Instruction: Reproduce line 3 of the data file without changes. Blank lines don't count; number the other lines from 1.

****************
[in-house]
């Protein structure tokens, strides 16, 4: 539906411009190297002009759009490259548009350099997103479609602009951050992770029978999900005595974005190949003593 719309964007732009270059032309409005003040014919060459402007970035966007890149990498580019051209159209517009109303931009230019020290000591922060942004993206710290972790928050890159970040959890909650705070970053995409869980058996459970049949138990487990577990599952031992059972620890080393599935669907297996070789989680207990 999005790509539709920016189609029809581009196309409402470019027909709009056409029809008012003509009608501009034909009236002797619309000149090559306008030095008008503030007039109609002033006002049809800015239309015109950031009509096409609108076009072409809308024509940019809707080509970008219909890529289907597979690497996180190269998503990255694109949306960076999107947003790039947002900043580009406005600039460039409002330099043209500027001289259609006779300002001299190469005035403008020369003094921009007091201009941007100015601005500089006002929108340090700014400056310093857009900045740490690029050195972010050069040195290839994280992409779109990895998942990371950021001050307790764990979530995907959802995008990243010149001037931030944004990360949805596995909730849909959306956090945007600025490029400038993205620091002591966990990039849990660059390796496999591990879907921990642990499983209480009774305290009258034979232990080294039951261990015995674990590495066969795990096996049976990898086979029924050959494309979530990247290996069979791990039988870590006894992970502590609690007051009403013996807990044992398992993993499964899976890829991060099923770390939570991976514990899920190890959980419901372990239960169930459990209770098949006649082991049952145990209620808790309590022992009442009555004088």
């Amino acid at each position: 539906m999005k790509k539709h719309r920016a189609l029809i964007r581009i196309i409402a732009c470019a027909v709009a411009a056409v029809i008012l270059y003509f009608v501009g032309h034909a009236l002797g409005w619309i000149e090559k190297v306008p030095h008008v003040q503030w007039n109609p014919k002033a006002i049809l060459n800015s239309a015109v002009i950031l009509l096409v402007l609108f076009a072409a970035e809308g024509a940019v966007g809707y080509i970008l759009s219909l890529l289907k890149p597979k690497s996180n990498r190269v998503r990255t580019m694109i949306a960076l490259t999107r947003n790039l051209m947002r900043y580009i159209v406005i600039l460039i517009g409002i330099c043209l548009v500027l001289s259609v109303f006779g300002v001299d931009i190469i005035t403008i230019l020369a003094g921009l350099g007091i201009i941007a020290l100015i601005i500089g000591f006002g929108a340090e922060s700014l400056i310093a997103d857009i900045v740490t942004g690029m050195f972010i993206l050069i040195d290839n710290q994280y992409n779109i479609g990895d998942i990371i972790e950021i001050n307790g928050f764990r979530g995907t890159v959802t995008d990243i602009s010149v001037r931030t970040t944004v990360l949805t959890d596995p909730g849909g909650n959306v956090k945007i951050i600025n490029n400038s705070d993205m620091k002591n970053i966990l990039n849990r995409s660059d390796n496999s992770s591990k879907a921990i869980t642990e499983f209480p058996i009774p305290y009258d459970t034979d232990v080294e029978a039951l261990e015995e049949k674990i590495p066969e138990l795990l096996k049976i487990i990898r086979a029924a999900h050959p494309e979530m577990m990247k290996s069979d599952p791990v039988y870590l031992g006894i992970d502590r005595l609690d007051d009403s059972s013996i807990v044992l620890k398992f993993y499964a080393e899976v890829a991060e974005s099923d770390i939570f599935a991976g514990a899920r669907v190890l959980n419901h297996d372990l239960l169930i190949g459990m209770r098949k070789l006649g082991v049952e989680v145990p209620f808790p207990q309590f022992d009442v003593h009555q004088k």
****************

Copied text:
């Amino acid at each position: 539906m999005k790509k539709h719309r920016a189609l029809i964007r581009i196309i409402a732009c470019a027909v709009a411009a056409v029809i008012l270059y003509f009608v501009g032309h034909a009236l002797g409005w619309i000149e090559k190297v306008p030095h008008v003040q503030w007039n109609p014919k002033a006002i049809l060459n800015s239309a015109v002009i950031l009509l096409v402007l609108f076009a072409a970035e809308g024509a940019v966007g809707y080509i970008l759009s219909l890529l289907k890149p597979k690497s996180n990498r190269v998503r990255t580019m694109i949306a960076l490259t999107r947003n790039l051209m947002r900043y580009i159209v406005i600039l460039i517009g409002i330099c043209l548009v500027l001289s259609v109303f006779g300002v001299d931009i190469i005035t403008i230019l020369a003094g921009l350099g007091i201009i941007a020290l100015i601005i500089g000591f006002g929108a340090e922060s700014l400056i310093a997103d857009i900045v740490t942004g690029m050195f972010i993206l050069i040195d290839n710290q994280y992409n779109i479609g990895d998942i990371i972790e950021i001050n307790g928050f764990r979530g995907t890159v959802t995008d990243i602009s010149v001037r931030t970040t944004v990360l949805t959890d596995p909730g849909g909650n959306v956090k945007i951050i600025n490029n400038s705070d993205m620091k002591n970053i966990l990039n849990r995409s660059d390796n496999s992770s591990k879907a921990i869980t642990e499983f209480p058996i009774p305290y009258d459970t034979d232990v080294e029978a039951l261990e015995e049949k674990i590495p066969e138990l795990l096996k049976i487990i990898r086979a029924a999900h050959p494309e979530m577990m990247k290996s069979d599952p791990v039988y870590l031992g006894i992970d502590r005595l609690d007051d009403s059972s013996i807990v044992l620890k398992f993993y499964a080393e899976v890829a991060e974005s099923d770390i939570f599935a991976g514990a899920r669907v190890l959980n419901h297996d372990l239960l169930i190949g459990m209770r098949k070789l006649g082991v049952e989680v145990p209620f808790p207990q309590f022992d009442v003593h009555q004088k």